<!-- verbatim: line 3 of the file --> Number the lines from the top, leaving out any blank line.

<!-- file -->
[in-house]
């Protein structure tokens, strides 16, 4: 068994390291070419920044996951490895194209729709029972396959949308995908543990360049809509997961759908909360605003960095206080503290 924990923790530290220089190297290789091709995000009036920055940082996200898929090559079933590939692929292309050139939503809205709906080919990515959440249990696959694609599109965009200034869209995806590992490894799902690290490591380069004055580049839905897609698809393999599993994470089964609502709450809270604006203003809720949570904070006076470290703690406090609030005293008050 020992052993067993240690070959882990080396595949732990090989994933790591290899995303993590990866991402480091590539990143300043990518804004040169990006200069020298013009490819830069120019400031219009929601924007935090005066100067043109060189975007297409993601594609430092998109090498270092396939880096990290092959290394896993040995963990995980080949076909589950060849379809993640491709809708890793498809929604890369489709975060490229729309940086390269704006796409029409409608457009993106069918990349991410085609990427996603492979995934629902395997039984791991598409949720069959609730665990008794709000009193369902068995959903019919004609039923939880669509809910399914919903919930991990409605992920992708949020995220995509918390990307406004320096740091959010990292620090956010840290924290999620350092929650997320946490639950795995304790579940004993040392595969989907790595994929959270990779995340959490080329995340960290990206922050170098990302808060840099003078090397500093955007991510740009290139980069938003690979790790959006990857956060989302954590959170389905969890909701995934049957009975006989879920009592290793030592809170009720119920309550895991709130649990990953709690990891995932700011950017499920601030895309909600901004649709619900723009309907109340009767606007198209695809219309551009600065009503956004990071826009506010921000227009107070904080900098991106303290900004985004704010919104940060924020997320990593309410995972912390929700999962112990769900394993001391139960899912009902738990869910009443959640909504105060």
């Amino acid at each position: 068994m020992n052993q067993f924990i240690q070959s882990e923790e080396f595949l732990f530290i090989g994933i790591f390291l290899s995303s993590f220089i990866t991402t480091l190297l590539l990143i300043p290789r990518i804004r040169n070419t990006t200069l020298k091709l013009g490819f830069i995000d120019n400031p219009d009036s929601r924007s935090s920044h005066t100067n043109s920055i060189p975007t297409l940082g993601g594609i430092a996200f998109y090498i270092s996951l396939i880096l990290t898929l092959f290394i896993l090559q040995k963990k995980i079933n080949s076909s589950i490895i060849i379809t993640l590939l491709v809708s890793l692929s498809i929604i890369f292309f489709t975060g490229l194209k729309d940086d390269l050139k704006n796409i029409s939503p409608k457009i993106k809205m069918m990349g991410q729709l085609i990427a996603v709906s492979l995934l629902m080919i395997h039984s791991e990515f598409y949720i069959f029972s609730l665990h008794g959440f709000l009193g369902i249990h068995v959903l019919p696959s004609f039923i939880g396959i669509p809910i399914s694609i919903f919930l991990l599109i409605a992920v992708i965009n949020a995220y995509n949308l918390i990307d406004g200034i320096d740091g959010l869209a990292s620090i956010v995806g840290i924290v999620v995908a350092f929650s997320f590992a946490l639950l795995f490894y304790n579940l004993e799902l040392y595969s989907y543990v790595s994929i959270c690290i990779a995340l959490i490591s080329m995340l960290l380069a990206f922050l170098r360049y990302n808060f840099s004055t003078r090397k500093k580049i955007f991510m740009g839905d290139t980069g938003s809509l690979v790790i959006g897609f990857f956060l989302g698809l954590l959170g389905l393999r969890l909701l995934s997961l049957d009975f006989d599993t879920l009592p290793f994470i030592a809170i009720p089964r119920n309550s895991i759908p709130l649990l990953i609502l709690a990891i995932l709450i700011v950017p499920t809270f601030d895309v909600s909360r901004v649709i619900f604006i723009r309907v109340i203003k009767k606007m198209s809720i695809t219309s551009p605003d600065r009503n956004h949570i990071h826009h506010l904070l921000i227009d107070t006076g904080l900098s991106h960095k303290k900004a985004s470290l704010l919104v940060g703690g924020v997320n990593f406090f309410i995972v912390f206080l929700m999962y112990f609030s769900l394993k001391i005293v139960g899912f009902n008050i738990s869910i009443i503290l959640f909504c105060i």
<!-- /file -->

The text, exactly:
């Amino acid at each position: 068994m020992n052993q067993f924990i240690q070959s882990e923790e080396f595949l732990f530290i090989g994933i790591f390291l290899s995303s993590f220089i990866t991402t480091l190297l590539l990143i300043p290789r990518i804004r040169n070419t990006t200069l020298k091709l013009g490819f830069i995000d120019n400031p219009d009036s929601r924007s935090s920044h005066t100067n043109s920055i060189p975007t297409l940082g993601g594609i430092a996200f998109y090498i270092s996951l396939i880096l990290t898929l092959f290394i896993l090559q040995k963990k995980i079933n080949s076909s589950i490895i060849i379809t993640l590939l491709v809708s890793l692929s498809i929604i890369f292309f489709t975060g490229l194209k729309d940086d390269l050139k704006n796409i029409s939503p409608k457009i993106k809205m069918m990349g991410q729709l085609i990427a996603v709906s492979l995934l629902m080919i395997h039984s791991e990515f598409y949720i069959f029972s609730l665990h008794g959440f709000l009193g369902i249990h068995v959903l019919p696959s004609f039923i939880g396959i669509p809910i399914s694609i919903f919930l991990l599109i409605a992920v992708i965009n949020a995220y995509n949308l918390i990307d406004g200034i320096d740091g959010l869209a990292s620090i956010v995806g840290i924290v999620v995908a350092f929650s997320f590992a946490l639950l795995f490894y304790n579940l004993e799902l040392y595969s989907y543990v790595s994929i959270c690290i990779a995340l959490i490591s080329m995340l960290l380069a990206f922050l170098r360049y990302n808060f840099s004055t003078r090397k500093k580049i955007f991510m740009g839905d290139t980069g938003s809509l690979v790790i959006g897609f990857f956060l989302g698809l954590l959170g389905l393999r969890l909701l995934s997961l049957d009975f006989d599993t879920l009592p290793f994470i030592a809170i009720p089964r119920n309550s895991i759908p709130l649990l990953i609502l709690a990891i995932l709450i700011v950017p499920t809270f601030d895309v909600s909360r901004v649709i619900f604006i723009r309907v109340i203003k009767k606007m198209s809720i695809t219309s551009p605003d600065r009503n956004h949570i990071h826009h506010l904070l921000i227009d107070t006076g904080l900098s991106h960095k303290k900004a985004s470290l704010l919104v940060g703690g924020v997320n990593f406090f309410i995972v912390f206080l929700m999962y112990f609030s769900l394993k001391i005293v139960g899912f009902n008050i738990s869910i009443i503290l959640f909504c105060i």